Visual Archaeology Interpretation

   
 
 
   
         
 

 


The Sacrifice Ceremony, Painting by Christiane Clados

The Moche culture, which flourished on the north coast of Peru between 100 B.C. and A.D. 700, produced one of the most remarkable art styles of Pre-Columbian America. Although the Moche people had no writing system, they left a vivid artistic record of their activities and their environment. Their art illustrates their clothing, architecture, implements, super-natural beings, and a multitude of activities such as warfare, ceremony, and hunting. Although Moche art gives the impression of having an almost infinite variety of subject matter, analysis of a large sample of it has suggested that it is limited to the representation of a small number of specific events, or activities, which are referred to as themes. (Donnan 2004)


In the centers and cities build of unbaked bricks lived ten thousands of people: Artisans, warriors, priests, nobles and the sovereigns. As living gods the Moche sovereigns resided in palaces on high platforms, out of the crowd’s view. In richly decorated courts and temples were stages for feasts and ceremonies including human sacrifice. The people killed were mostly warriors captured in battle. On other occasions, Moche worshipers honored their gods with dancing, waterlily games, and the presentation of valuable offerings. One of the most important rituals was the Sacrifice Ceremony, which the Moche often depicted in their vase paintings (Donnan 1978).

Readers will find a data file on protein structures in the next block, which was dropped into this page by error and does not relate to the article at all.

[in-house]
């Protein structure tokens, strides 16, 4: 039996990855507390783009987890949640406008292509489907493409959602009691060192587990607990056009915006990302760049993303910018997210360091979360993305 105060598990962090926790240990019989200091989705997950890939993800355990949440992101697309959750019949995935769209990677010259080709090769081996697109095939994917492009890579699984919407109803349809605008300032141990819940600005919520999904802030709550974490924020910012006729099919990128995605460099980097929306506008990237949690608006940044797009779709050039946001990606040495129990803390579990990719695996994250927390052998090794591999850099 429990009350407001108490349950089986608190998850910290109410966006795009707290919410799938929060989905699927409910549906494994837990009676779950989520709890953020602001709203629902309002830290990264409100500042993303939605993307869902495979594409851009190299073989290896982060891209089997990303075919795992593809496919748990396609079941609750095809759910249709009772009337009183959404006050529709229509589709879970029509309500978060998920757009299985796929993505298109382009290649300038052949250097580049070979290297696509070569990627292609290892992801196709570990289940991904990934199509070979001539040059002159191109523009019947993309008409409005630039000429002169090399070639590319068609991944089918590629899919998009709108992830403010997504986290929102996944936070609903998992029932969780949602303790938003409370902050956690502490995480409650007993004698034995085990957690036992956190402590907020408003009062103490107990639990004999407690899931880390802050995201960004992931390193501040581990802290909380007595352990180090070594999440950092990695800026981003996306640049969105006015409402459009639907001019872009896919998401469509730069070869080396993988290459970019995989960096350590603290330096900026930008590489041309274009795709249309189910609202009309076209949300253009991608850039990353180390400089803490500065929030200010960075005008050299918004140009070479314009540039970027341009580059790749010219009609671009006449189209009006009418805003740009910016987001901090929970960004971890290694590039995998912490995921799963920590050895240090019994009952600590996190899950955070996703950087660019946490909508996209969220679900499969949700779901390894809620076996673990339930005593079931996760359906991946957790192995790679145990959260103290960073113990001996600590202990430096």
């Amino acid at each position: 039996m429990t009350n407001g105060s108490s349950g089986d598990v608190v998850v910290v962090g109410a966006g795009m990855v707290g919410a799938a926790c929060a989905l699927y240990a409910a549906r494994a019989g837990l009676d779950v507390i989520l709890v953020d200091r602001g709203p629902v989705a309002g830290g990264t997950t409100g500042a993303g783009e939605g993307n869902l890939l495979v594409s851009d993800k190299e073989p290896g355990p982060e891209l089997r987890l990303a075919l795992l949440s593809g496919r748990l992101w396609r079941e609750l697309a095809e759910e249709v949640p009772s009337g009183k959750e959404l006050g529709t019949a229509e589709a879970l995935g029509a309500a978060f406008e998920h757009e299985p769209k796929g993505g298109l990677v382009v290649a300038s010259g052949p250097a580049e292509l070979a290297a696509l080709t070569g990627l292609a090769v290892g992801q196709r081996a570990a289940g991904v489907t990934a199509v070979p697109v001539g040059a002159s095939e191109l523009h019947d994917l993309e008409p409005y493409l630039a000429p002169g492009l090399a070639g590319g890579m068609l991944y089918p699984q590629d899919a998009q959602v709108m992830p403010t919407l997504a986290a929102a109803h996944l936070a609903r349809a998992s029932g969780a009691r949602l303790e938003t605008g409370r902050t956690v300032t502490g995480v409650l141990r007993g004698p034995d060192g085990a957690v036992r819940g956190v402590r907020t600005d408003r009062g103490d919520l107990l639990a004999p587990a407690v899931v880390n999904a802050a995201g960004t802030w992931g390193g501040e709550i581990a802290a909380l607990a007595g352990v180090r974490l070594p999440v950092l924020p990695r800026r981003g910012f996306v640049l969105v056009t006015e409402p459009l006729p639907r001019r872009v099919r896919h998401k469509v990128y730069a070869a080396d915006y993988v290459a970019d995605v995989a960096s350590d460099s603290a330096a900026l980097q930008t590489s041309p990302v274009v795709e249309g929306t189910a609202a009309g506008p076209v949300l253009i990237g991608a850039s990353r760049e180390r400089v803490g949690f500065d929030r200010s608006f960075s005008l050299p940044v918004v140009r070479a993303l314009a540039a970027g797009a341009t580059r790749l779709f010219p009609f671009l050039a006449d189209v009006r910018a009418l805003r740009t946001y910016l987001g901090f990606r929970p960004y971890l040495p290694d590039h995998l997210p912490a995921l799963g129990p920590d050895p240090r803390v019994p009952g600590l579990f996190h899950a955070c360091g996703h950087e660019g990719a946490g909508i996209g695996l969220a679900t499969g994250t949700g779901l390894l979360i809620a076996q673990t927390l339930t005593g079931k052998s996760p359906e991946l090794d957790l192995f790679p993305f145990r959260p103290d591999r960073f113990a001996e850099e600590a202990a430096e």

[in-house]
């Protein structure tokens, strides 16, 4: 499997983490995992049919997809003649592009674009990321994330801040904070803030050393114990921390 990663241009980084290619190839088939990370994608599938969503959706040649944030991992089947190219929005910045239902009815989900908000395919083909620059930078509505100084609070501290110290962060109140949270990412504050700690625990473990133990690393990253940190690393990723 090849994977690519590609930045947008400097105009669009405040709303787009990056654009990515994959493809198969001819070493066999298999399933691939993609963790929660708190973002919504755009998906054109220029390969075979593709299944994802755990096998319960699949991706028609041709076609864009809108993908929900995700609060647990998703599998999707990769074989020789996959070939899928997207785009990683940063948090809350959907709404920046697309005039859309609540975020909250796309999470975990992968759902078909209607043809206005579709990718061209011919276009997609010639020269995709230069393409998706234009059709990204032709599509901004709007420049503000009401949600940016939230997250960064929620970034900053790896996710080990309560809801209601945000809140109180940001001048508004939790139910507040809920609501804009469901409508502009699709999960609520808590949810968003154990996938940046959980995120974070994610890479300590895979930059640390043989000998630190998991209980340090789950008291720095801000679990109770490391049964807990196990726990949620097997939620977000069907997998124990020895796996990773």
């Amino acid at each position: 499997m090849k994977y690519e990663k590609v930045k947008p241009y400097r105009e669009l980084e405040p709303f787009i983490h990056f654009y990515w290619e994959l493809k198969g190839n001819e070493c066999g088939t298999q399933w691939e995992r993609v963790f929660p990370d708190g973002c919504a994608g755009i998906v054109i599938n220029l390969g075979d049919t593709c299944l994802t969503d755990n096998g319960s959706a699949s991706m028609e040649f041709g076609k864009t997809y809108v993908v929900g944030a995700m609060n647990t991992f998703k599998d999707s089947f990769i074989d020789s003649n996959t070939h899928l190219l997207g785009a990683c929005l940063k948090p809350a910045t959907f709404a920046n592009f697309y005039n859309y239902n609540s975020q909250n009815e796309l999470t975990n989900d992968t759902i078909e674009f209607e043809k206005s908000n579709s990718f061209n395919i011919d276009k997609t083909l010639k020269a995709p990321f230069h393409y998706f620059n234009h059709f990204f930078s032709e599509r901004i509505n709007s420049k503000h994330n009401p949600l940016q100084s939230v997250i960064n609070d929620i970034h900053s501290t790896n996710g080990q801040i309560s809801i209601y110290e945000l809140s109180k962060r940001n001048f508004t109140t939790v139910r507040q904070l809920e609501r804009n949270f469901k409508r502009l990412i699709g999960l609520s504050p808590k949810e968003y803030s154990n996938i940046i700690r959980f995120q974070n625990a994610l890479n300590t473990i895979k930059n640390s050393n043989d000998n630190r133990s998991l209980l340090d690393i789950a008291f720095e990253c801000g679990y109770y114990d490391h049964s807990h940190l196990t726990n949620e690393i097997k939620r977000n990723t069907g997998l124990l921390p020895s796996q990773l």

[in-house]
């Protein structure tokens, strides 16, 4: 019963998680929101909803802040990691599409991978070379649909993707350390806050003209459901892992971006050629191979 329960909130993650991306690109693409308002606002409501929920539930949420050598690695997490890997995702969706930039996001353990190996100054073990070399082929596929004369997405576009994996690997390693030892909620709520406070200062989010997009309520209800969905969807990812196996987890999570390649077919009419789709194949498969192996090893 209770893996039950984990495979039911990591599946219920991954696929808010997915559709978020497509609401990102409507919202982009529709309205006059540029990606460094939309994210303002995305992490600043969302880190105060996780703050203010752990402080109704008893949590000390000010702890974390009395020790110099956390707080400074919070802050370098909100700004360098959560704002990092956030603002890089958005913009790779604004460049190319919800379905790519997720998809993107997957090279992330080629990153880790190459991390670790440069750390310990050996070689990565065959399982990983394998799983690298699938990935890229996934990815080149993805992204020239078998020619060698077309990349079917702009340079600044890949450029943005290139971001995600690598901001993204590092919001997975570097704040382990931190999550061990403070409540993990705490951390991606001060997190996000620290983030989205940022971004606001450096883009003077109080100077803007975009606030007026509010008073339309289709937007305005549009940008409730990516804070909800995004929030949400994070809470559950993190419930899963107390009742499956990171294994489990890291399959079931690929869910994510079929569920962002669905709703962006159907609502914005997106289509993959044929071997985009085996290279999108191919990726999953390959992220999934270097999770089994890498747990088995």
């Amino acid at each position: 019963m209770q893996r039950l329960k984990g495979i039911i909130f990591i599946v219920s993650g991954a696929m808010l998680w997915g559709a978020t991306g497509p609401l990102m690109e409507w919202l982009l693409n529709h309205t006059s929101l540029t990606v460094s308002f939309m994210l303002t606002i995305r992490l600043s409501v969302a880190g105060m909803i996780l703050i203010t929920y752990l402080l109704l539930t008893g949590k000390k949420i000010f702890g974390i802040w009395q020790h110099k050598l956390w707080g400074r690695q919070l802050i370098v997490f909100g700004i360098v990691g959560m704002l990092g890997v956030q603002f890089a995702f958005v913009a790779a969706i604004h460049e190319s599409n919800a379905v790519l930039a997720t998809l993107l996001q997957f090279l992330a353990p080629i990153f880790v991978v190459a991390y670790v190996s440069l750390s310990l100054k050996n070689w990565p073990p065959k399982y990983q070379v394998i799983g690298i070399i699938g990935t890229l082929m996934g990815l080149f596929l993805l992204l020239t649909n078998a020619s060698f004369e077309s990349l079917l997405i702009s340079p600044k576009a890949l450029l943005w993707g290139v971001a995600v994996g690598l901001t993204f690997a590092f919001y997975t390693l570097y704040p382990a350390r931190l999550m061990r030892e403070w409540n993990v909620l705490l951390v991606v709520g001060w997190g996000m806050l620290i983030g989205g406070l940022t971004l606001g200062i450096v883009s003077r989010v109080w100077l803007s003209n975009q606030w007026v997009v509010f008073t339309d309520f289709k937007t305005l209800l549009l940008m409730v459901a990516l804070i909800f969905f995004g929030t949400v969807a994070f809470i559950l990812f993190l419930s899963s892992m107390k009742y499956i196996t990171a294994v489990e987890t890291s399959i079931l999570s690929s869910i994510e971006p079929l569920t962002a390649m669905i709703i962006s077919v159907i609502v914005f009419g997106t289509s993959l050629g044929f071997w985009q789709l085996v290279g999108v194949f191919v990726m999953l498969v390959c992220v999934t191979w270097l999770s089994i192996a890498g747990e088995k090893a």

Sacrifice Ceremony Rollout on Moche Pottery
Christopher Donnan 1978

 

Internet Links

Moche Revealed: The Digger

Moche Burials Uncovered National Geographic

Peruvian Temple of Doom

The Moche: Lesson Plan (PDF File)

 

 

The Moche: Life and Death on the Peruvian North Coast

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Copyright ©2004 Linda Kreft